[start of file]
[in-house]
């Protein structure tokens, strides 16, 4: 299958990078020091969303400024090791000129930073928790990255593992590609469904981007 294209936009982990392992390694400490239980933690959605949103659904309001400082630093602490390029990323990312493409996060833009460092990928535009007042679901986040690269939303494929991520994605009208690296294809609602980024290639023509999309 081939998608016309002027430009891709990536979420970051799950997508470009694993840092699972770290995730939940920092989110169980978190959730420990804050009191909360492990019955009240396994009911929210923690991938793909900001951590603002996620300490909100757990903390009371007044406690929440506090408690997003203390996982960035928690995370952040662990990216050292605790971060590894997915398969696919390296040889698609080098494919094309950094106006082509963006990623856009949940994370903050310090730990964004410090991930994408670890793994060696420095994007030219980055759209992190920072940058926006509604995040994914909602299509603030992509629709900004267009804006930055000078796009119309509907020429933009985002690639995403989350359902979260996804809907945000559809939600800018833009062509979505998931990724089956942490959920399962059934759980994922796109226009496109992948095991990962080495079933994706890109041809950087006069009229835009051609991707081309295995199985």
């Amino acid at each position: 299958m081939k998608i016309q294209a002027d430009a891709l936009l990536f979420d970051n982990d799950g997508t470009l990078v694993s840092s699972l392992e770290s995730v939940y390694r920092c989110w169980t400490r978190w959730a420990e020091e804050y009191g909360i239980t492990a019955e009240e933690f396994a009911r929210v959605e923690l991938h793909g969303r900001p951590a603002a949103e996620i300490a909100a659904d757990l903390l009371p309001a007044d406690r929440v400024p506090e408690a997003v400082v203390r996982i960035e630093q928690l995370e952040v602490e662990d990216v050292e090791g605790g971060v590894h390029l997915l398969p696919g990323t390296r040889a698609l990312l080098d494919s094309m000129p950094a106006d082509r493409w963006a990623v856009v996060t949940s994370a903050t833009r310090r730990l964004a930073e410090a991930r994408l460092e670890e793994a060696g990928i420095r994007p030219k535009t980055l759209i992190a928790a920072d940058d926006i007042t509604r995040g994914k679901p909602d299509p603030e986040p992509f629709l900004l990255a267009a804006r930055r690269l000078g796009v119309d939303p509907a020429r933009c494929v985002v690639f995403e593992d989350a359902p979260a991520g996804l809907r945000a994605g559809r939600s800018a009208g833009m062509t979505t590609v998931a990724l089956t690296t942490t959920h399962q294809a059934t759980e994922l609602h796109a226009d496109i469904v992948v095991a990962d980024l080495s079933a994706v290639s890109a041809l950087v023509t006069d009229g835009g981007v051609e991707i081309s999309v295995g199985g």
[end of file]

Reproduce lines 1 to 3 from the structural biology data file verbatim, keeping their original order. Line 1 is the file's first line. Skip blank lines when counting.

[in-house]
């Protein structure tokens, strides 16, 4: 299958990078020091969303400024090791000129930073928790990255593992590609469904981007 294209936009982990392992390694400490239980933690959605949103659904309001400082630093602490390029990323990312493409996060833009460092990928535009007042679901986040690269939303494929991520994605009208690296294809609602980024290639023509999309 081939998608016309002027430009891709990536979420970051799950997508470009694993840092699972770290995730939940920092989110169980978190959730420990804050009191909360492990019955009240396994009911929210923690991938793909900001951590603002996620300490909100757990903390009371007044406690929440506090408690997003203390996982960035928690995370952040662990990216050292605790971060590894997915398969696919390296040889698609080098494919094309950094106006082509963006990623856009949940994370903050310090730990964004410090991930994408670890793994060696420095994007030219980055759209992190920072940058926006509604995040994914909602299509603030992509629709900004267009804006930055000078796009119309509907020429933009985002690639995403989350359902979260996804809907945000559809939600800018833009062509979505998931990724089956942490959920399962059934759980994922796109226009496109992948095991990962080495079933994706890109041809950087006069009229835009051609991707081309295995199985």
């Amino acid at each position: 299958m081939k998608i016309q294209a002027d430009a891709l936009l990536f979420d970051n982990d799950g997508t470009l990078v694993s840092s699972l392992e770290s995730v939940y390694r920092c989110w169980t400490r978190w959730a420990e020091e804050y009191g909360i239980t492990a019955e009240e933690f396994a009911r929210v959605e923690l991938h793909g969303r900001p951590a603002a949103e996620i300490a909100a659904d757990l903390l009371p309001a007044d406690r929440v400024p506090e408690a997003v400082v203390r996982i960035e630093q928690l995370e952040v602490e662990d990216v050292e090791g605790g971060v590894h390029l997915l398969p696919g990323t390296r040889a698609l990312l080098d494919s094309m000129p950094a106006d082509r493409w963006a990623v856009v996060t949940s994370a903050t833009r310090r730990l964004a930073e410090a991930r994408l460092e670890e793994a060696g990928i420095r994007p030219k535009t980055l759209i992190a928790a920072d940058d926006i007042t509604r995040g994914k679901p909602d299509p603030e986040p992509f629709l900004l990255a267009a804006r930055r690269l000078g796009v119309d939303p509907a020429r933009c494929v985002v690639f995403e593992d989350a359902p979260a991520g996804l809907r945000a994605g559809r939600s800018a009208g833009m062509t979505t590609v998931a990724l089956t690296t942490t959920h399962q294809a059934t759980e994922l609602h796109a226009d496109i469904v992948v095991a990962d980024l080495s079933a994706v290639s890109a041809l950087v023509t006069d009229g835009g981007v051609e991707i081309s999309v295995g199985g």